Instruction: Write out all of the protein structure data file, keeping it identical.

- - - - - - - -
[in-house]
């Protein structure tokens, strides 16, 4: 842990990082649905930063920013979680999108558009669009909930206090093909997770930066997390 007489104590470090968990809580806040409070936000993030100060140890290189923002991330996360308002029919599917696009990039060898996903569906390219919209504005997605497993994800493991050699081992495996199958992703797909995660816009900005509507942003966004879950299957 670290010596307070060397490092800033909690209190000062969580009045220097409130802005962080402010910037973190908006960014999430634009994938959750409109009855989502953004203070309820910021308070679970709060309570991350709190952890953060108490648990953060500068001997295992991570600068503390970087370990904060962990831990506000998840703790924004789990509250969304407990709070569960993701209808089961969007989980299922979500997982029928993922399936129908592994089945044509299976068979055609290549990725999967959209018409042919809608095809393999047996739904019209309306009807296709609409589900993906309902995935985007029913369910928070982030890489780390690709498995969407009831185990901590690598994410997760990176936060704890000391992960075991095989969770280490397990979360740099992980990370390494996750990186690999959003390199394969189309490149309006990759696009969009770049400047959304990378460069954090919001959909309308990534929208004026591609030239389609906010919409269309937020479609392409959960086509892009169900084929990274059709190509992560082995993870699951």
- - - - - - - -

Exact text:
[in-house]
């Protein structure tokens, strides 16, 4: 842990990082649905930063920013979680999108558009669009909930206090093909997770930066997390 007489104590470090968990809580806040409070936000993030100060140890290189923002991330996360308002029919599917696009990039060898996903569906390219919209504005997605497993994800493991050699081992495996199958992703797909995660816009900005509507942003966004879950299957 670290010596307070060397490092800033909690209190000062969580009045220097409130802005962080402010910037973190908006960014999430634009994938959750409109009855989502953004203070309820910021308070679970709060309570991350709190952890953060108490648990953060500068001997295992991570600068503390970087370990904060962990831990506000998840703790924004789990509250969304407990709070569960993701209808089961969007989980299922979500997982029928993922399936129908592994089945044509299976068979055609290549990725999967959209018409042919809608095809393999047996739904019209309306009807296709609409589900993906309902995935985007029913369910928070982030890489780390690709498995969407009831185990901590690598994410997760990176936060704890000391992960075991095989969770280490397990979360740099992980990370390494996750990186690999959003390199394969189309490149309006990759696009969009770049400047959304990378460069954090919001959909309308990534929208004026591609030239389609906010919409269309937020479609392409959960086509892009169900084929990274059709190509992560082995993870699951």